3. Steps of Montmartre: Usually there are all sorts of mimes and musicians that congregate to this spot. I happen to find mimes fascinating and not the least bit creepy, so I love sitting there and watching the weird artsy types try to get a leg up in the world. Some visitors have not shared this sentiment.
  4. Parvis de Notre Dame: After dark, this area becomes alive with perfromers of all types and it is a perfect free way to end a day.

To Eat: Let’s face it, I’m a foodie. And Paris is heaven to foodies. Here are the things I crave.

  1. Mouffetarte, 53 rue Mouffetard, 75005: QUICHES. TARTS. SO CHEAP. No only is this place on one of the prettiest streets in the city, it is also crazy cheap and you can get it to go and take it to the Luxembourg gardens.
  2. Chez Julien (16 rue Mabillon, 75006)) and Chez Fernand (13 rue Guisarde, 75006): Around the corner from each other, reasonably priced, and offering delicious French food not too far from sites, these are the two restaurants that I tried to get visitors to take me to. Get the duck. Always get the duck.
  3. Ladurée: You can’t go to Paris without getting perfect macarons in a store that looks like the Platonic Ideal of a tea party. The big fancy one is on the Champs Elysées, but I really like the one at 21 Rue Bonaparte, 75006.
  4. Carette and Angelina’s: For a tea-time over priced snack, you can’t go wrong with the legendary hot chocolat at Angelina’s. However, I liked Carette’s just as well, and it is a much nicer spot, tucked away in the Place des Vosges, where you dine on perfect pastries in the outdoor colonnade (25 Place des Vosges, 75003).  And when you are done, you can wander the narrow streets of the Le Marais neighborhood !
  5. You should basically eat pastries from the boulangeries all the time. There isn’t really a specific one here, though my personal favorite is this one, at 16 rue des Fossées Saint-Jacques (75005), but it’s closed on the weekends.

If any of you who emailed me for this list end up going to any of these places – please let me know how they were! I shall live vicariously through your travels!Image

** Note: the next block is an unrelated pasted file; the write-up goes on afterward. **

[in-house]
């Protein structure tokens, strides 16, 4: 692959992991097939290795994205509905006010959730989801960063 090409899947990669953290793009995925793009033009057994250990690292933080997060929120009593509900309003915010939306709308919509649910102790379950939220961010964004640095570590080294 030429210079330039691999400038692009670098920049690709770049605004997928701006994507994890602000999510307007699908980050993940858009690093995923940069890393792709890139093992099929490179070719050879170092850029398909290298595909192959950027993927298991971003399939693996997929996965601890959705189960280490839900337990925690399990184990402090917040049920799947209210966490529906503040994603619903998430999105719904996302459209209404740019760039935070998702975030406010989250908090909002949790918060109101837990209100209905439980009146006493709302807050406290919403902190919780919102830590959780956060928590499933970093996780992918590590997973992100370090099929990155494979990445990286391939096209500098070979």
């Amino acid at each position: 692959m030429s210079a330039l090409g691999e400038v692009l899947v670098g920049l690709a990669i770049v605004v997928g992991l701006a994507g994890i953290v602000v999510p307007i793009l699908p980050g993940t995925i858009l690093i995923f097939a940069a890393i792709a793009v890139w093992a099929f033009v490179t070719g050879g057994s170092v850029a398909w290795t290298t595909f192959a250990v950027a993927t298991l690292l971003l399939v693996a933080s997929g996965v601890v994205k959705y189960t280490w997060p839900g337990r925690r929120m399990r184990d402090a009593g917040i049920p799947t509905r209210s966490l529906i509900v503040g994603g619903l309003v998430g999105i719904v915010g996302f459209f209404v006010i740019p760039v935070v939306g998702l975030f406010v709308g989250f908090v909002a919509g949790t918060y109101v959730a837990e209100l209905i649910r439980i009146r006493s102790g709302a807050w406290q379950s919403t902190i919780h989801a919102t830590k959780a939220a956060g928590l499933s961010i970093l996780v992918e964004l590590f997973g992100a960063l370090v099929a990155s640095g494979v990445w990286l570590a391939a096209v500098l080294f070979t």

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4 Responses to Paris: To See, To Sit, To Eat

  1. bkjergaard says:

    This reminds me of being with you in Paris twice! I vote that we make it three times some day! I am proud that I have done almost all of these things and perhaps even prouder that I have avoided many of the touristy things.

    • hs87 says:

      I am pretty sure that when we went to Paris that first time it cemented our friendship for life. Oh the tiny bed in that hostel… Here’s to time 3!!!!

  2. Hell0! Marilyne Fauveau directed me to this post when I was visiting Paris last Memorial Day weekend. I did all the major touristy things the first two days. Then I had some free time on a Monday (things being closed and all), so I used this post as a guide to check out a few things. Thanks for writing, it was helpful!
    a) Mouffetarte doesn’t seem to exist any more. I looked around a lot for this place and all I could find at the address was a vegan restuarant that looked closed – for good. I don’t remember the name, but it wasn’t Mouffetarte.
    b) I went to Carette’s but forgot to have the hot chocolat. Fois gras instead…
    c) The Shakespeare Bookstore was a great little place.

    If you want to see some of the photos I took, have a peek:
    http://jeremybailey.wordpress.com/2012/06/18/paris-in-photos-and-other-moveable-feasts/

    Thanks
    Jeremy